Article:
Why choose Broadland?
The Norfolk Broads is a magical waterland, a uniquely beautiful environment, one of the most popular inland waterways in Europe. It provides the perfect setting for your boating holiday, short break or day trip.
Unless otherwise indicated all photographs on Pete’s Norfolk Broads Boating Guide are © Peter Cox All Rights Reserved
Salhouse Broad is a beautiful broad, a grassy bank rises from the broad, flanked by woods on either side. In the spring you may find bluebells in the wood, and flag iris by the shore. The broad is popular place for wildfowl, see how many you can spot, if you're not sure of the names a notice board nearby lists the most popular ones. Birds recently sighted here include Green Woodpecker, Mistle Thrush, Heron and many more.
Facilities include moorings (fee), water (fee), canoe hire, ferry to Hoveton Great Broad, guided boat trips around the broad and “back to basics” camping. Toilets are available at the car park, a short stroll from the broad.
Canoes and Kayaks are available for hire from Salhouse Broad, for just an hour up
to 24 hours. Equipment provided includes buoyancy aids, map and dry bag. The broad
is ideal for your first time out in a canoe as it’s off the main river and has the
old Wherry Cut for you to explore. More information is available from the countryside
rangers on 07795 145475. Opening hours: 9.30am -
The bank rising up from the broad is a natural play area for children. There are areas of sand, trees to climb and wooded areas, ideal for a game of 'hide and seek' all within view of your moorings. A path runs along the top of the hill, to the right is the bluebell wood and to the left the path leads through a blackthorn thicket and down to the main path.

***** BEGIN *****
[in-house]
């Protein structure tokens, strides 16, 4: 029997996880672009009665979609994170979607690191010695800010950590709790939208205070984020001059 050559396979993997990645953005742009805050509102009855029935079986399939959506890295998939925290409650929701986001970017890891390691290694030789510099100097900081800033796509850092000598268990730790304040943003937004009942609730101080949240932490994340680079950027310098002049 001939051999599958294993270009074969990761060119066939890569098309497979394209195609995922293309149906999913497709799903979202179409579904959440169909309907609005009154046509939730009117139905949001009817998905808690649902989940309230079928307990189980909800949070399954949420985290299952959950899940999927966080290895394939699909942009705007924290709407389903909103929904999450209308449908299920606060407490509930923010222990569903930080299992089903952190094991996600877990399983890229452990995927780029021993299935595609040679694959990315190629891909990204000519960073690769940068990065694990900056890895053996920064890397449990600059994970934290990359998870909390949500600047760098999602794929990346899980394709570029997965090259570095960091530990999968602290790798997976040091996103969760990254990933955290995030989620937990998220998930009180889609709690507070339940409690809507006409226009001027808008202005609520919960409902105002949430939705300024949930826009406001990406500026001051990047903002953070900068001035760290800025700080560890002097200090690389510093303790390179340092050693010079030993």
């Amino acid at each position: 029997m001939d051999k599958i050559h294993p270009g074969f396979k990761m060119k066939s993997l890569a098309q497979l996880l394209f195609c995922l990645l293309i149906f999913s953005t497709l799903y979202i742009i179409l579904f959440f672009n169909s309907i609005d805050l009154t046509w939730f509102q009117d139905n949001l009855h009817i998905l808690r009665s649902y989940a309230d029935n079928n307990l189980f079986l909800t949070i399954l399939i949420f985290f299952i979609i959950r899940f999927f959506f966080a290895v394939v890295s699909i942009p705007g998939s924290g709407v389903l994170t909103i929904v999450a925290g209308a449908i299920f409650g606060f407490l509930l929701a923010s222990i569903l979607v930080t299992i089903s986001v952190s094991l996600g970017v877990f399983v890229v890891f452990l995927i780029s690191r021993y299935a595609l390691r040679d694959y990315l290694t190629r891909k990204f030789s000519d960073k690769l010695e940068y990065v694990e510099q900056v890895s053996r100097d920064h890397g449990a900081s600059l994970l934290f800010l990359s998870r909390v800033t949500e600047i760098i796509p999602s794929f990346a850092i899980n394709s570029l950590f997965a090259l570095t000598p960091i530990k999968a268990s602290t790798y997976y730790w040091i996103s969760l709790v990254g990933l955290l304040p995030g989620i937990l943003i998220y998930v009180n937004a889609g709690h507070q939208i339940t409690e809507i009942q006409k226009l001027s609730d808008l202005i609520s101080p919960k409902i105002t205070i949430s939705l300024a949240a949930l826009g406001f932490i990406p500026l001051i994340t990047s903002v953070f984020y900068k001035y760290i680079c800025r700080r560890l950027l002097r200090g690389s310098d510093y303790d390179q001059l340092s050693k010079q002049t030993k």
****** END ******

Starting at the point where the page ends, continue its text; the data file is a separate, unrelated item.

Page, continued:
The children’s play area is close by the moorings and has been laid out like a mini
assault course, including a rickety bridge, balance beams, rope bridge and a willow
The Wherry Cut is a narrow finger of water that leads off the main broad and would at one time have lead to the staithe. A boarded path runs alongside the cut and makes a pleasant alternative to the gravel path. You may be able to spot a couple of wrecks on the far side of the cut just poking up out of the water. The wrecks are old gunboats not as you might expect old wherries. Water Witch is the name of one of the boats and featured in the film ‘Letter From East Anglia’, made by the Children’s Film Foundation.
As well as the stern-
At the opposite end to the Wherry Cut is a little bay encircled by Salhouse Spit. This sheltered area of the broad has become popular with boaters wishing to moor mid broad by mud weight. The photo was taken before the restoration of Salhouse Spit, the work done here to restore the spit back to it’s 1940’s waterline has been nominated in the finals of the 2013 Water Renaissance Awards to be held in Birmingham on 23 May.
The broad is in the ideal position to catch the late evening and early morning sun and is a popular spot to moor on any evening of the week. It is less than hours cruise to both Wroxham and Horning, and for this reason it can get busy the evening before changeover day.